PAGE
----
About the Series
Extreme weather events can have devastating impacts on human communities, infrastructure, and ecosystems. Yet, these impacts will only worsen as extreme weather event frequency, severity, and duration are made worse by climate change and recovery times are shortened, limiting the ability of already resource-limited communities to prepare for the next event.
Therefore, it is critical that extreme weather event preparedness and response are integrated into our climate adaptation strategies. This four-part virtual series, hosted by the National Adaptation Forum, will feature presentations focused on innovative approaches for minimizing the impacts of extreme storms.
The ultimate goal of this series is to better prepare communities for climate-amplified extreme weather by showcasing approaches, plans, and community-engagement strategies that are being used across the country.
Session One: Stop Asking Us to be Resilient: Community Perspectives on the “Resilience” Myth
April 5, 2023
Among climate planners, “resilience” has become nearly synonymous with “adaptation.” Just as the meaning of “equity” has spurred debate and self-reflection across institutions, the goal of resilience also requires scrutiny for how it has been applied – and perhaps taken for granted –by adaptation practitioners.
Resilience may feel like a nebulous and disingenuous goal in communities that are forced to experience cyclical, cumulative, and escalating impacts from climate change, pandemics, and racial violence. In 2021, Ashley Shelton challenged the ways in which the ideals of resilience have become distorted. “Resilience is a short term condition,” she wrote. “The idea that resilience is a permanent state is a myth supported by white supremacy. Failing to address structural problems while labeling the people enduring such problems as resilient is gaslighting.” (Stop Asking Us to Be Resilient: On Hurricane Ida, COVID-19, and Trauma in Louisiana, Essence Magazine).
This session will feature a panel of frontline experts, including Ms. Shelton, who will each deconstruct what “resilience” truly means to their respective communities, representing perspectives that span across cultural backgrounds, generations, and geographic regions. Does “resilience” accurately reflect individual/community goals? What resources are needed to pivot the focus from “resilience” as a stopgap toward more permanent solutions? What should be prioritized during post-disaster recovery to make their communities whole, not just restored? What do their communities need to thrive in steady-state times, between the storms? The session will conclude with a discussion with participants: Are adaptation practitioners asking the right questions? Are we listening?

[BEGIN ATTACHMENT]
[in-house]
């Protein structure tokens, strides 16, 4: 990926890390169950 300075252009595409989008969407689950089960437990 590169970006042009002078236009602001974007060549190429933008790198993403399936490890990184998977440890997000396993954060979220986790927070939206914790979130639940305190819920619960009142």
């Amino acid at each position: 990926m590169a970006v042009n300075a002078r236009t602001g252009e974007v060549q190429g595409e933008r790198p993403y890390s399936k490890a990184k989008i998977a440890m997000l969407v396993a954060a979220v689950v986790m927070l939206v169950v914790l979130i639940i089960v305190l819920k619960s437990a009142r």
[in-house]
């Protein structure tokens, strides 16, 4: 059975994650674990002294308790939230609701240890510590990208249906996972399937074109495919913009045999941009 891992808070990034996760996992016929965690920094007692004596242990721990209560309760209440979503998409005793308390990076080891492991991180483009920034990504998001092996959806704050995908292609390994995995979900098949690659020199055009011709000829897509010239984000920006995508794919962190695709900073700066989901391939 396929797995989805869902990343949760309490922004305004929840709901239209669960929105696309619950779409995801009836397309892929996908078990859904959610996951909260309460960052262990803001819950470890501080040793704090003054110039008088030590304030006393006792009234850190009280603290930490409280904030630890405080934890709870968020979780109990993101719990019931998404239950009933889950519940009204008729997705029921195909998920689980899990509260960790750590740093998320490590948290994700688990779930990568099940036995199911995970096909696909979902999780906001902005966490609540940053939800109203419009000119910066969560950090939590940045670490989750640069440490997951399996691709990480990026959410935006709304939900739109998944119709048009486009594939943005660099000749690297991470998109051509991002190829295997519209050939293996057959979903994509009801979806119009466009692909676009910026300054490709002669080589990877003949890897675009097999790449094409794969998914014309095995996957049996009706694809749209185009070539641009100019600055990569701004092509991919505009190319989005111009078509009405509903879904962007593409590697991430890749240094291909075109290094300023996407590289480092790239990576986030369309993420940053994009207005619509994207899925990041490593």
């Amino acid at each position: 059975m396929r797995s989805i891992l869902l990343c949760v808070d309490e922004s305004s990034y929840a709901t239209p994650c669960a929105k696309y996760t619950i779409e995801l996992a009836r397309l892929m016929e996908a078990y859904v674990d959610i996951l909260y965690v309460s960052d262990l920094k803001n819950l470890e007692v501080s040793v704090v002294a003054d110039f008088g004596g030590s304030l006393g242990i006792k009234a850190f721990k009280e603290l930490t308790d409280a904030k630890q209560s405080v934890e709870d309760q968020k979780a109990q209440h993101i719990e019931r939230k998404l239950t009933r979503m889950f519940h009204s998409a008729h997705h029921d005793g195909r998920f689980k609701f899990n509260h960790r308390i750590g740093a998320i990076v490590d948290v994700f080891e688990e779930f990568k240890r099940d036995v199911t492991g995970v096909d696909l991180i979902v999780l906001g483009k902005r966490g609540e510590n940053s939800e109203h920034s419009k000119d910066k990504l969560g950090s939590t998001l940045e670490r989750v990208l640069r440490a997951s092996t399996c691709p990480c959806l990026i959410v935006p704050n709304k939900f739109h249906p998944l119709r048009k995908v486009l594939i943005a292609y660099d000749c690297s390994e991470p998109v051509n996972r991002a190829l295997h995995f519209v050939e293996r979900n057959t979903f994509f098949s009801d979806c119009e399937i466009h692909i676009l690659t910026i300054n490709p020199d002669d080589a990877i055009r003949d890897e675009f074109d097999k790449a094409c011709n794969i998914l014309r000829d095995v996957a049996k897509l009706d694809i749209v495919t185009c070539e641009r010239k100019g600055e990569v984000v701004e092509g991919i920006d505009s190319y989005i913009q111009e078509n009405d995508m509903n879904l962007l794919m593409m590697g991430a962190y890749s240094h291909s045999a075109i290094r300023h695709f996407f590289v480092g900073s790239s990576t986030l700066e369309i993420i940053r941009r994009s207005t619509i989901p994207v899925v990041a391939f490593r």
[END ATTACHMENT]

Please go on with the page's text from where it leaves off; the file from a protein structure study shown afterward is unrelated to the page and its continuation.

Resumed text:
Ashley Shelton, Founder and President, Power Coalition for Equity and Justice
Asti Davis, Network Manager of National Black Environmental Justice Network (NBEJN), Deep South Center for Environmental Justice
Dennis Chestnut, Member, Resilience Hub Community Committee (RHCC); Executive Director (retired), Groundwork Anacostia River DC
Jennifer Li, Staff Attorney & Adjunct Professor of Law, Harrison Institute for Public Law – Georgetown University Law Center
Session Two: Facilitating Housing Recovery to Extreme Weather Events
April 19, 2023
This panel will discuss the culture, stakeholders, and systems within the United States that respond to meet the longer-term housing needs of displaced populations as climate-amplified disasters increase in size, scope and impact. Given recent severe weather events and the displacement of thousands of vulnerable and medically fragile households suffering home damage, this panel offers perspectives on the underlying causes and gaps in longer-term recovery. This panel brings together a selection of non-profit, foundation, university, and commercial practitioners to provide insights on the coordination, relationships, and technology necessary to facilitate housing recovery.
Brandon Callahan, Manager of Rebuild Operations & Clay Hunt Fellow, Team Rubicon
Matthew Topper, Executive Director, Stormwise Foundation
Saurabh Kulkarni, President, AnalogyPlus
Kate Burns, Executive Director, MetroLab
Joshua G. Behr, Research Professor & Bradley Fellow, Old Dominion University
Carey Schafer, Project Coordinator, EcoAdapt
Session Three: Resilience Hubs: A Collaborative Approach to Support Neighborhood-Based Resilience in Marginalized Communities
May 3, 2023